It is when very leaf branch and trunk becomes the signature of
MUHAMMAD Sallel La Hu Alahi Wa Sallim
It is when the tree writes abot the lines and waves of the silent sound
It is when the tree writes about the pi functional philosophy of the phi spinal round
It is when the tree signs the treaties with the water of life
The mim functional philosophy of men and wife

Mr Barzakh : Jesus is the sneeze of Adam what GOD kept in the jar
The unmutilated test tube baby in this mutant SANSAR
He is the organic element from original heavenly Adam
He is the divinity made in the earthly womb
He was all peace so detached him self for hidden jihad training
The day he returns is the day of rage and reckoning
With the full of fury anger and fear
He will punish the wicked and comfort the sufferer
That will be the day you will witness miracles of Christ
The day every wrong doers  will be robbed by the very righteous heist

Mrs Be Aql Khan Usta : Buddhist Sutra and christian enigma
Hidden years of Jesus life in the land of Brahma
Even then and there
He fought Indian evil cast in the holy war
In the fitting jihad he fought like Muslim
He fought the evil race therefore Brahman and Kshatriya tried to kill him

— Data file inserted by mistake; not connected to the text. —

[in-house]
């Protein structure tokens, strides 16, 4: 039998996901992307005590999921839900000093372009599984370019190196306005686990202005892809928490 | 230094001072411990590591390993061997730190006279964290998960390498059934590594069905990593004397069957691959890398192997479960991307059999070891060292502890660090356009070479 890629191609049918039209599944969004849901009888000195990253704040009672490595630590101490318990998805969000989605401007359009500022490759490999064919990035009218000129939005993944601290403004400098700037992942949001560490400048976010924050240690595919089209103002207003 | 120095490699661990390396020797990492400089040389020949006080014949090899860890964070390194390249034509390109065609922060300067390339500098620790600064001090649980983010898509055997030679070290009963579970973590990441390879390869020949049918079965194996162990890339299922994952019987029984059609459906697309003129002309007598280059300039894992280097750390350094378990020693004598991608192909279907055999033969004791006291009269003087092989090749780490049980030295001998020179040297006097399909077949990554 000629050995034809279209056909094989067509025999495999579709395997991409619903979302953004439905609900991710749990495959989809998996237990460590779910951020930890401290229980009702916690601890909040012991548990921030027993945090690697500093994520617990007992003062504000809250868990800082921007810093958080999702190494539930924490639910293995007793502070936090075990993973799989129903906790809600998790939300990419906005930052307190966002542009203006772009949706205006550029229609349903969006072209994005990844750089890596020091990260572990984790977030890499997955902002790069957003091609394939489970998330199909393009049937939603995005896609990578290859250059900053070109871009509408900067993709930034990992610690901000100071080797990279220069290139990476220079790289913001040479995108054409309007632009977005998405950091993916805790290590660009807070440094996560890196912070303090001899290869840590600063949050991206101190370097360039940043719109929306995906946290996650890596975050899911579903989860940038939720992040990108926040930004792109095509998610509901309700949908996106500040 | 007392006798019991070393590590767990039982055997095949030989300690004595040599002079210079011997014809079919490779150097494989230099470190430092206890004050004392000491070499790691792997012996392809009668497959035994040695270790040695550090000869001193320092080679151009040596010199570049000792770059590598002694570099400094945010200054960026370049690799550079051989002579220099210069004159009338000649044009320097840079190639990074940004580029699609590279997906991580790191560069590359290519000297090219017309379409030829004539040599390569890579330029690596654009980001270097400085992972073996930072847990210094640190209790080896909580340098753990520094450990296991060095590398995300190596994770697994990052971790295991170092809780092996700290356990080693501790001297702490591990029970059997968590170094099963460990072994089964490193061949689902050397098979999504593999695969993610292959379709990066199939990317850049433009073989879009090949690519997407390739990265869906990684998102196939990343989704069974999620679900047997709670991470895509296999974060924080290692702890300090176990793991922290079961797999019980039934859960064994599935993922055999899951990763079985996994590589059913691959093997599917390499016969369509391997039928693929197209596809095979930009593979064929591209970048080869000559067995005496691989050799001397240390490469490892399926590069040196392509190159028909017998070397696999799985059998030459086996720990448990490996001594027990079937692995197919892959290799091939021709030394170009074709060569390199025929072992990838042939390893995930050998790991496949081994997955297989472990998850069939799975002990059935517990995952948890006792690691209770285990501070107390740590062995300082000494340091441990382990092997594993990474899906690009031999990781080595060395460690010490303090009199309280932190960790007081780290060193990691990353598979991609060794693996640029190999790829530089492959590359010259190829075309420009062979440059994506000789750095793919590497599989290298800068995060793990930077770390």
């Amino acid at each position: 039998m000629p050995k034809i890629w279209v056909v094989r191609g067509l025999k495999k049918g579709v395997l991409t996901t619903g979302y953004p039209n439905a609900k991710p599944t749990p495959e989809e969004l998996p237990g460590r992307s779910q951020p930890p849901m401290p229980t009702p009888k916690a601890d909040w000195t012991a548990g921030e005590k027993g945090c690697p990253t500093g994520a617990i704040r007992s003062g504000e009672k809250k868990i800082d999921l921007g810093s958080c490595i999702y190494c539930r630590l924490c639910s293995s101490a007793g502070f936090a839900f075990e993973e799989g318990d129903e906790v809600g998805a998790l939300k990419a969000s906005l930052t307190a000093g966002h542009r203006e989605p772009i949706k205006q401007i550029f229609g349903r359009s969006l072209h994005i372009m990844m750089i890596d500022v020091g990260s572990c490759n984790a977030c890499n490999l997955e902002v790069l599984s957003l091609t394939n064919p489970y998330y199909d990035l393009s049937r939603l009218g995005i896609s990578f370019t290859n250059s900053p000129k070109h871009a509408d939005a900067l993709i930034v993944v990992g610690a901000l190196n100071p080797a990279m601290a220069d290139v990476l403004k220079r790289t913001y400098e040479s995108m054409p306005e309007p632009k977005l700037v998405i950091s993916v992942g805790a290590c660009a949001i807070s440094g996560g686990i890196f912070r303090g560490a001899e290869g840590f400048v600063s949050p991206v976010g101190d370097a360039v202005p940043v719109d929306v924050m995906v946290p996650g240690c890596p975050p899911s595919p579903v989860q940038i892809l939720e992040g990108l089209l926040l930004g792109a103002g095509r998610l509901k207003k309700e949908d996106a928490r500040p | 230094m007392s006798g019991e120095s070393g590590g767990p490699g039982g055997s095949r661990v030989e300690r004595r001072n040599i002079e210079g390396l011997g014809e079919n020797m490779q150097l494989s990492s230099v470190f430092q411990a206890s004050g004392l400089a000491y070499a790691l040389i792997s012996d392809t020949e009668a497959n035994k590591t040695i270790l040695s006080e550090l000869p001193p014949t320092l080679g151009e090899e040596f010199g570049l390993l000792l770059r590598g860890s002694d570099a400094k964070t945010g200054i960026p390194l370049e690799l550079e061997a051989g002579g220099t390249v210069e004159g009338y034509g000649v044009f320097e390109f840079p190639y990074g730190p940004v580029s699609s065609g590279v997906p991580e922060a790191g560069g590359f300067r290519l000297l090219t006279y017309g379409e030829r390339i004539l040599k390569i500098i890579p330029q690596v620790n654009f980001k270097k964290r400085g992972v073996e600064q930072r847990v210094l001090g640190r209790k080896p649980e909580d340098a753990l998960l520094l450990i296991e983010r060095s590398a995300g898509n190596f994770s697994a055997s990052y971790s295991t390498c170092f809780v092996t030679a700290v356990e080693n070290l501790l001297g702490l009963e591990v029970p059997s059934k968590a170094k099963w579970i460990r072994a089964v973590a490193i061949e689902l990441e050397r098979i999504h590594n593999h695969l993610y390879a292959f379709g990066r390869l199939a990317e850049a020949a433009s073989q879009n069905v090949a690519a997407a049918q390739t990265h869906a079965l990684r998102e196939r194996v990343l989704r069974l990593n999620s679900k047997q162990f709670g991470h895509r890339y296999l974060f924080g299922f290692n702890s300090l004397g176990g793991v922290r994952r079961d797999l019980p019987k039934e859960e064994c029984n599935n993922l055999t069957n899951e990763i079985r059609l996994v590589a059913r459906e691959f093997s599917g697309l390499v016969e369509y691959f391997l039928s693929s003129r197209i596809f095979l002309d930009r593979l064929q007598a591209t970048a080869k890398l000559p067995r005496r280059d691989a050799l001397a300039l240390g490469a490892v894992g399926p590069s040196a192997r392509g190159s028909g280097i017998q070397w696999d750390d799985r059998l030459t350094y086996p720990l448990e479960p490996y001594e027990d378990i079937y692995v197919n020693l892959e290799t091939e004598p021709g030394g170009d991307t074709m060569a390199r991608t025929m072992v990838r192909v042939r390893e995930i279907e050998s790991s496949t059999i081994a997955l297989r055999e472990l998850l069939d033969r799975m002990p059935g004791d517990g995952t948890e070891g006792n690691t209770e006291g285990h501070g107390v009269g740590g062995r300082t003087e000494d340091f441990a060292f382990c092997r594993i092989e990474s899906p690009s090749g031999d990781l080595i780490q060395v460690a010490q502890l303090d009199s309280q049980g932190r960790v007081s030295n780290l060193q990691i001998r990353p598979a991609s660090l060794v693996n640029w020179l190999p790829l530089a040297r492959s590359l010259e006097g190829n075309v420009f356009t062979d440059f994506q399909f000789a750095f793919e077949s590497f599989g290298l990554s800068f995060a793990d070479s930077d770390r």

But the poor Sudra's and rich bikkoos
Rightly guided Brahmans and just Jews
All loved him apart from hated Satan
And most loving heart is heart of an Indian
They sheltered him in the birth place of mother Ganga
There he learned the way of sat chit Sanga
From fourteen up toward his forty
He admired Indian ugliness and Indian beauty

Mr Barzakh Fitrath Ullah : To Know the hidden meaning of christian crucifix
I asked the Musalman marine by the river of Styx
He told me it is the united bridge with the glowing arc
Glows by the Nurani light between cathode and anode at the Poolsirath dark
He said cross is the plus sign what begets all union
It is the sign of Jesus at his last mission
Because Jesus was not crucified nor did he die
Rather he was taken alive to sky by ALLAH most high
Yet he will act as the crossing for the united bridge of the river of Styx
At the last hour he will call the Christians to write theirs upon the Islamic appendix
He will call to stand with Muslims and fight the Antichrist DAJJAL
Mr Barzakh Fitrath Ullah Say's To understand the Christan head-wear crucifix
I Asked the Muslim footwear NALL


A Christmas Cross-Examination
by Nancy Coker
This time of year millions around the globe decorate trees and homes in celebration of the birth of their savior, a savior whose death on a wooden cross will also be memorialized come spring. Baby Jesus will be tucked into his crib under Christmas trees sparkling with ornaments. How interesting that both his birth and death are remembered with such similar structures, a tree for his birth, a cross for his death -- which he promised was not really death but eternal life.